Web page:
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Swirling Vaux’s swifts come to roost Sept. 8 in Monroe

MONROE — On Sept. 8, the Vaux’s swifts, little birds that resemble swallows but are more closely related to hummingbirds, will be swirling and diving into the historic chimney at Wagner Center, 639 W. Main Street, during the annual Swift Night Out.
The city of Monroe named the little birds the official bird of the city in 2016. Mayor Geoffrey Thomas has proclaimed Sept. 8 as 2018’s Swift Night Out.
It’s a public event to go and watch the little birds execute their evolved chimney diving at sunset.
It’s also one of the largest migratory events in the country. More than 20,000 swifts swoop, tail feathers first, into the chimney.
The Pilchuck Audubon Society will be keeping track of the birds for its research, the organization’s president Cindy Easterson said last year. This year’s tracking began Aug. 13.
“It’s a phenomenon that is unique and fascinating for people who come and watch and it’s good to celebrate the swifts and educate people about them,” Easterson told this paper previously. 
The society wants to encourage a love for the Vaux’s (pronounced “voxes”) swift because of their migratory connection to Monroe.
Audubon volunteers count the little birds as they swoop and dive into the old chimney.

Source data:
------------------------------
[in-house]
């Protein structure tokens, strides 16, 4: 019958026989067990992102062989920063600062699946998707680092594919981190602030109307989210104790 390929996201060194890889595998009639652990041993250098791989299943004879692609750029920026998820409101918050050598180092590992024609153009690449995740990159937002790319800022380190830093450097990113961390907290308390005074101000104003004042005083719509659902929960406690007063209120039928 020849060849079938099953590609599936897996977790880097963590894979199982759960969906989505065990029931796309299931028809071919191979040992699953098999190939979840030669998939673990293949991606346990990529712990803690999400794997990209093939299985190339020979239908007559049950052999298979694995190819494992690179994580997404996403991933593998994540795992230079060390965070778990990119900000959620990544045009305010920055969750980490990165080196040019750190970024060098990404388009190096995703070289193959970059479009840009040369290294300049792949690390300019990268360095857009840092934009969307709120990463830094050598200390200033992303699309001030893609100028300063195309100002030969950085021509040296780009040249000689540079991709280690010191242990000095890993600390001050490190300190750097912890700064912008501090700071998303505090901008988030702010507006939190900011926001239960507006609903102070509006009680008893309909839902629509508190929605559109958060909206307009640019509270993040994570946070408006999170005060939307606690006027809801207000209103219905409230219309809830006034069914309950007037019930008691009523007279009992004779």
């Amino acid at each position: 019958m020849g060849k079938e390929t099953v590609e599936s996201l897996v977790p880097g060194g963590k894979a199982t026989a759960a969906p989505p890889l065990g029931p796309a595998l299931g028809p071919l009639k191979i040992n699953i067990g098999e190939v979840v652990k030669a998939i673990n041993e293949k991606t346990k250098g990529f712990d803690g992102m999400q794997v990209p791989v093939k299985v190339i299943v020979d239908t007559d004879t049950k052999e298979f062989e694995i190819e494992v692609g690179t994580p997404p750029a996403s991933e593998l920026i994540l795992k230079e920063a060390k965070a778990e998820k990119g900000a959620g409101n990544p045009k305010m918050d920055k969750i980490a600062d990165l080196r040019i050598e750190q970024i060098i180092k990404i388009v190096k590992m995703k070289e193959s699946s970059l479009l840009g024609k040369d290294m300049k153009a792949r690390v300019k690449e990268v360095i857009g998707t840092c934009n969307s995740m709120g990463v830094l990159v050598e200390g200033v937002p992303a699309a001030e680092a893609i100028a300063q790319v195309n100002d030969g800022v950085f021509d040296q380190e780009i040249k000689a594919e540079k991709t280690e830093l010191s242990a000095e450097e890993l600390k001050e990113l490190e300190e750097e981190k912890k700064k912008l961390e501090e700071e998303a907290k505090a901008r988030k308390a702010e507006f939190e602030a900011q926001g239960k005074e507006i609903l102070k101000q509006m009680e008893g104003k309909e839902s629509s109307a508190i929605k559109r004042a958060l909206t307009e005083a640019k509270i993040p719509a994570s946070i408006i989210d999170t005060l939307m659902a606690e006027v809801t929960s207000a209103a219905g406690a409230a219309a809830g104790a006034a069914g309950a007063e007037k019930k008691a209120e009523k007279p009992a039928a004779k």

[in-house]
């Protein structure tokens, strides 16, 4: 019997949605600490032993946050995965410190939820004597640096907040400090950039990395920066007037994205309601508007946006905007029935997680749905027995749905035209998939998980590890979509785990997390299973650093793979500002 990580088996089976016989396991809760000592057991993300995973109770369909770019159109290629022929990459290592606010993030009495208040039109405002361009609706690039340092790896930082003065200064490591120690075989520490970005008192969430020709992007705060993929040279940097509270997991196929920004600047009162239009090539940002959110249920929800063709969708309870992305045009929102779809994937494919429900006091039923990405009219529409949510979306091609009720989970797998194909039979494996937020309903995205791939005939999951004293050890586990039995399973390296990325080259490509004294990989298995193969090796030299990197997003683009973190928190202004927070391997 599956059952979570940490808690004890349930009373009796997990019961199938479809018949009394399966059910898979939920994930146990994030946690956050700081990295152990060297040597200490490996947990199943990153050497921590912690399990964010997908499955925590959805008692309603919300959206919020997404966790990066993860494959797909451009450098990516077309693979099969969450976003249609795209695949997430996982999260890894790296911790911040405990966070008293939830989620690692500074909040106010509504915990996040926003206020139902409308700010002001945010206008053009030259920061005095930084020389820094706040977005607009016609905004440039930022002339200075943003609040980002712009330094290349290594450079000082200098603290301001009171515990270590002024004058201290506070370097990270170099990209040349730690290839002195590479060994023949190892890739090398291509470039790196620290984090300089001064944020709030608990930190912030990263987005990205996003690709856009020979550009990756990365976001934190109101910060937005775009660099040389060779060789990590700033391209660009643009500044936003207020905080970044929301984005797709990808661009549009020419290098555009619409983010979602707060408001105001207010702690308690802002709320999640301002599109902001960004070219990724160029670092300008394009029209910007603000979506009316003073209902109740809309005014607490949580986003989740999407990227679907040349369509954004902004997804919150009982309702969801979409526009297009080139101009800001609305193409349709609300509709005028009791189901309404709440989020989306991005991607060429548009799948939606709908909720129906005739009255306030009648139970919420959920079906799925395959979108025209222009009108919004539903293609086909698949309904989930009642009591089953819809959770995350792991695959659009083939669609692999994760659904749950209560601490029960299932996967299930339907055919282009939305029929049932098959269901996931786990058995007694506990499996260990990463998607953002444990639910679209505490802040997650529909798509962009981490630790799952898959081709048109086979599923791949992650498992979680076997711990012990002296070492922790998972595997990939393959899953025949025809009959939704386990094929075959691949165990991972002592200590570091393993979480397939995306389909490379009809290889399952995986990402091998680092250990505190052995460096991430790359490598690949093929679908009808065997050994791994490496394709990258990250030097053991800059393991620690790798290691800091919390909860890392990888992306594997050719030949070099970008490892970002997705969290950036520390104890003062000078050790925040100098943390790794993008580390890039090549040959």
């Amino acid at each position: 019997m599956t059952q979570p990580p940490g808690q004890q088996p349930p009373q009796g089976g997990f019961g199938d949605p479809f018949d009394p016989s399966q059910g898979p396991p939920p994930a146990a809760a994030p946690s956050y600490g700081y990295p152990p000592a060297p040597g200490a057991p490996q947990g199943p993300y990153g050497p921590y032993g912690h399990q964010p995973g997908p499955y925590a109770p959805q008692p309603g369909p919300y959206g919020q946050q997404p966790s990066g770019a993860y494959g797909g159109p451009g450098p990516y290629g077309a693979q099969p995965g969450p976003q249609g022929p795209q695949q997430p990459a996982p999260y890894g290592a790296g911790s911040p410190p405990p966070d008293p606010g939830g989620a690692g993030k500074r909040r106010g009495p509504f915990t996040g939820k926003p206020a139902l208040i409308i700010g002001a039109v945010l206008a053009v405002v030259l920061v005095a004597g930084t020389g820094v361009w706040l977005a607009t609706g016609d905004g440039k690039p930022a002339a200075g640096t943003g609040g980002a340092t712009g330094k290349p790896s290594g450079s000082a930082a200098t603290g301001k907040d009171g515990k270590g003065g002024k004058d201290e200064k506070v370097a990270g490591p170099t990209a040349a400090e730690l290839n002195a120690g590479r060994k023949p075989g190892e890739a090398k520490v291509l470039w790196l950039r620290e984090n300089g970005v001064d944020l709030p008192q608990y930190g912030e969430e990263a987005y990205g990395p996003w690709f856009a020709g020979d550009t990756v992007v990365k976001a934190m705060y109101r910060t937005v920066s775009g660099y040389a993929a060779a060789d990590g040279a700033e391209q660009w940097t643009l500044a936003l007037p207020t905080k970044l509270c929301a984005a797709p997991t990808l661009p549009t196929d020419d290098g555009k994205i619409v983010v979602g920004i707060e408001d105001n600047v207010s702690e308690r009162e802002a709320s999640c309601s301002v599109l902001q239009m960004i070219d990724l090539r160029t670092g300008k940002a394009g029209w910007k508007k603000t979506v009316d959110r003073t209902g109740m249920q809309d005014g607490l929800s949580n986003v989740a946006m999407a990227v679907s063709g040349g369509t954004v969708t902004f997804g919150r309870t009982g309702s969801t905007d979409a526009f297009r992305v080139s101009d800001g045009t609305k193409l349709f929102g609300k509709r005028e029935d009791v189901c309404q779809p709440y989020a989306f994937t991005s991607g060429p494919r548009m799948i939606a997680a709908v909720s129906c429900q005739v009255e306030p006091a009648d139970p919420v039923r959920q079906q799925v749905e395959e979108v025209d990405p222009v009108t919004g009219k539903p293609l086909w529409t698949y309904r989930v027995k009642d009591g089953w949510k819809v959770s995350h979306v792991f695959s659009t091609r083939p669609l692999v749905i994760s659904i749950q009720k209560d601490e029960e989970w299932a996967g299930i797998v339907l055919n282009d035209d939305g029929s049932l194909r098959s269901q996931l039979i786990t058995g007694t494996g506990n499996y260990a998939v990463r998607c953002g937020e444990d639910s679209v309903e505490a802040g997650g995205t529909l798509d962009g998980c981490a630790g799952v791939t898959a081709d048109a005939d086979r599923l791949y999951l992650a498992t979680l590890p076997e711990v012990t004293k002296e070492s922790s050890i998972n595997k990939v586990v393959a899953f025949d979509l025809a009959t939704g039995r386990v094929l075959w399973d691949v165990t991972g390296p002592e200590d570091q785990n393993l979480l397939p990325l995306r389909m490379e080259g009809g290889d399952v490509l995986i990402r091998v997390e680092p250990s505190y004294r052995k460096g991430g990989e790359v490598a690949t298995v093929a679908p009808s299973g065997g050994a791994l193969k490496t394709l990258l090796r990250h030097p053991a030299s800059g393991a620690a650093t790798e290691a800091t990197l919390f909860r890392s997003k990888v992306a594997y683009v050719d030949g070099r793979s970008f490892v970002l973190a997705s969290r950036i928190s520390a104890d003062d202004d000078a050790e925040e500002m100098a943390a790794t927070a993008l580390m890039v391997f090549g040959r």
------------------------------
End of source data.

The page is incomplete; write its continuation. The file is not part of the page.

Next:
Each late August through early September, the Vaux’s swifts migrate exclusively up and down the West Coast between Mexico (their wintering grounds) and Canada (their breeding grounds). Along the way, they “roost” in hollow trees or chimneys together to stay warm at night, while flying by day.
The migratory event in Monroe has attracted a following with birdwatchers. The city took notice and supported the annual “Swift Night Out” since its inception a decade ago.
2016’s event attracted about 1,200 people; 2017’s night out attracted about half that because damp weather drove away people. 
Apart from research, the Audubon groups also help the little birds in case one of their regular stopping points in their migration gets demolished, which is an increasing occurrence for chimneys that are getting too old and unsafe.
“We have tracked the migration numbers, both north in the spring and south in the fall, to document the importance of these chimneys as important migration roosting sites,” Easterson said.
Easterson said they work with several other Audubons all along the West Coast to track the swifts and other birds of interest.
Swift Night Out begins at 4 p.m. on Saturday, Sept. 8, but the free show begins to flourish at sunset.
The group will be offering hot dogs and apple crisp along with snacks and beverages for sale, Easterson said.
The event also will include children’s games and crafts. Parking available at the Wagner Center, at Monroe City Hall (806 W. Main St.) and ADA-accessible parking is available kitty corner from the Wagner Center in Windermere Real Estate’s parking lot.

 

  

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